The conversation about Israel’s future inside Israel is (yet again) more honest than the one about Israel’s future in our mainstream media.
Now, writing in Haaretz, Uri Misgav has gone Oz one better and said that a Nazi spirit of hatred has entered Israeli public life and is reminiscent of Germany in the 1930s. “Not neo-Nazis, Judeo-Nazis…. Bloodcurdling bureaucracy and the banality of evil, here in the land of milk and honey.”
I’d note in particular that Misgav is shocked by the cherries story that B’Tselem reported the other day with the video above, in which four Palestinian schoolgirls aged 11-15 were detained by Israeli soldiers for allegedly picking settlers’ cherries. (Ilene Cohen wrote about the incident here).
Here are excerpts of Misgav’s essay:
Amos Oz got it wrong again. It’s not neo-Nazis. It’s Judeo-Nazis. Scions of a unique group which Yeshayahu Leibowitz Prophesized so well immediately after the great victory of 1967. Racism, murderousness and profound hatred originating in a religious-messianic worldview that is fueled by the occupation and settlement enterprise…
Israel will never be the Germany of 1942, but there is a moral obligation to prevent it from becoming like the Germany of 1932.
Nazism began as a marginal and disturbed ideology that at a certain stage suited the interests of Prussian militarism, the political right and wealthy businessmen, who were horrified at the blossoming of socialism. At first they snickered in secret at the Nazis, afterwards they aspired to exploit them for their own purposes, in the end it was too late.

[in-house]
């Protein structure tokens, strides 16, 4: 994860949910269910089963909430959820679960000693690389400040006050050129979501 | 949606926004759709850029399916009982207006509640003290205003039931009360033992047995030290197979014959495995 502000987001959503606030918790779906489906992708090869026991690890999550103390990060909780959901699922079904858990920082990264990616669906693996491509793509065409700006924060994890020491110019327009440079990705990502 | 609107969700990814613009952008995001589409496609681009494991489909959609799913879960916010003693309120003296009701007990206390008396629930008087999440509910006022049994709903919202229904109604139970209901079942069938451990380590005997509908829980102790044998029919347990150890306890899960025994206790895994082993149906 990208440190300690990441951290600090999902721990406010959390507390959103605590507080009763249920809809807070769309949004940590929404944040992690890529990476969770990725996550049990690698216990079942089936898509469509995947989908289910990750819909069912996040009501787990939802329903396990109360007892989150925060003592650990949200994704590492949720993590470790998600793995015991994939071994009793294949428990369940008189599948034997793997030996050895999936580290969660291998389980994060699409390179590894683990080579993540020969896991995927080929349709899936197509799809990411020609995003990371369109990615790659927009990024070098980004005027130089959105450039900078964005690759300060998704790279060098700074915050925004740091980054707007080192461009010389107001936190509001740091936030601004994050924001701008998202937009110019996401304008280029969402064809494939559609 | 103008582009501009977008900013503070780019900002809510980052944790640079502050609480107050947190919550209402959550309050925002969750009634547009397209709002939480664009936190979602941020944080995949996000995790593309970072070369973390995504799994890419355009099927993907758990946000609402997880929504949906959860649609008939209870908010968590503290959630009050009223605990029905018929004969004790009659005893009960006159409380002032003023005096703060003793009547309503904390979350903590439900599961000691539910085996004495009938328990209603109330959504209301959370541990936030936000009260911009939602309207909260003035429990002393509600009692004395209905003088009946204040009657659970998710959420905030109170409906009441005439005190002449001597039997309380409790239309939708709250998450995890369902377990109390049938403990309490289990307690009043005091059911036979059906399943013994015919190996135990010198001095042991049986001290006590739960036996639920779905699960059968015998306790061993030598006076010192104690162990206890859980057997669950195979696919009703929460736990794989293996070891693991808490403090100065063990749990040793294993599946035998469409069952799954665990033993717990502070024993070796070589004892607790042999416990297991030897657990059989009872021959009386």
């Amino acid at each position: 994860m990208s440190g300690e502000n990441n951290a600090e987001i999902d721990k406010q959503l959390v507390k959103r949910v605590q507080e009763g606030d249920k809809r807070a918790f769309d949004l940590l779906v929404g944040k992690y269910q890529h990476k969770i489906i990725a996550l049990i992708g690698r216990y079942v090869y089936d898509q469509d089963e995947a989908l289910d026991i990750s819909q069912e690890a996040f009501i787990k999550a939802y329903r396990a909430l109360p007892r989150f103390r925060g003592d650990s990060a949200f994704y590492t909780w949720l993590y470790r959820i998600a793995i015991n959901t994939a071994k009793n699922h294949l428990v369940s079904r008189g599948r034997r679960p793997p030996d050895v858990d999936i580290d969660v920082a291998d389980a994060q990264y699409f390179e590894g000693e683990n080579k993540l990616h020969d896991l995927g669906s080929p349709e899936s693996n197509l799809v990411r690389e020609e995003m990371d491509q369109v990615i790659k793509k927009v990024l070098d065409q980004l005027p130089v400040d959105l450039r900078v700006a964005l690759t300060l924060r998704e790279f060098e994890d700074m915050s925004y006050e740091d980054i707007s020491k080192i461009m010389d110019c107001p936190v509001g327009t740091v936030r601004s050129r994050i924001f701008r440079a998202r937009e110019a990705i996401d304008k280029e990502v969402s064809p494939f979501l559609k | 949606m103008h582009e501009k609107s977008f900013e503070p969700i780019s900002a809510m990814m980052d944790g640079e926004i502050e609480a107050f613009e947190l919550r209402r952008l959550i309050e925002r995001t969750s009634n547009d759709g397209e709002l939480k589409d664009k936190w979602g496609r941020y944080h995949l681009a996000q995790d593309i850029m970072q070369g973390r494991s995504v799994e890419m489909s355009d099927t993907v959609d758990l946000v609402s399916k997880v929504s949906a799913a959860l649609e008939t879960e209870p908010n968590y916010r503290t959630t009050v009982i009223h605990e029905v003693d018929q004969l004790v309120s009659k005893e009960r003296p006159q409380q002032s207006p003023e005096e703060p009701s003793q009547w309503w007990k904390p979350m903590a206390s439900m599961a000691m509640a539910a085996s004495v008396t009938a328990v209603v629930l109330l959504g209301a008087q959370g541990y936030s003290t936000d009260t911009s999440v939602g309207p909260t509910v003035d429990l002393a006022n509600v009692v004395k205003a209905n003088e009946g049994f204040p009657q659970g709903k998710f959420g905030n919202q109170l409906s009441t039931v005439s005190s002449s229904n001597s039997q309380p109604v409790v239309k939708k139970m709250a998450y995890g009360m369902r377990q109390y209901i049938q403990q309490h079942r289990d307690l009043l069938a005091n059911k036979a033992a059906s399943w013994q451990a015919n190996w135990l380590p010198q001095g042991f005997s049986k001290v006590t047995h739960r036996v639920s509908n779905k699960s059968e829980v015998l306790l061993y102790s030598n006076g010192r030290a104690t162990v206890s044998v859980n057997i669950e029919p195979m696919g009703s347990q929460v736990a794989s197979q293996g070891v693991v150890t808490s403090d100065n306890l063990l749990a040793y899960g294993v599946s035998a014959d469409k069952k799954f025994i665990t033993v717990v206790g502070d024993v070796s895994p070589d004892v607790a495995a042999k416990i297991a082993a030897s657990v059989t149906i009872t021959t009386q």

In the state of the Jewish people it’s already too late. There is no place where we can take the shame and the terror. The center is apathetic. The left is defeated and afraid, in despair, emigrating, fighting among itself, just as in Germany of the early 1930s. Meanwhile generations of Israelis, incited and consumed with hatred, are flooding the public space, and there is nobody to confront them….
The big story is the atmosphere. Thirty years ago the entire country was in an uproar when Shin Bet security service agents killed two terrorists who were captured during a bus hijacking. Today anything goes. When there’s no border there are no limits. That is the price of the occupation and the rite of victimization.
A boy emerges from a known opening in the separation barrier in order to pick herbs, and is shot to death. Little girls return from school walking through a settlers’ orchard, and are detained for hours by Judea and Samaria District police after the owner of the estate complained that a few cherries were picked.
Also, note that the bus incident that Misgav mentions is at the moral center of the film The Gatekeepers– there too as a sign of how far Israel has traveled down the road of occupation. That film was embraced by liberal Zionists in the U.S. The real question is whether racial intolerance is not baked into the concept of a Jewish state. Misgav would seem to answer that it is, when he writes, “In the state of the Jewish people it’s already too late.”
Thanks to Omar Barghouti.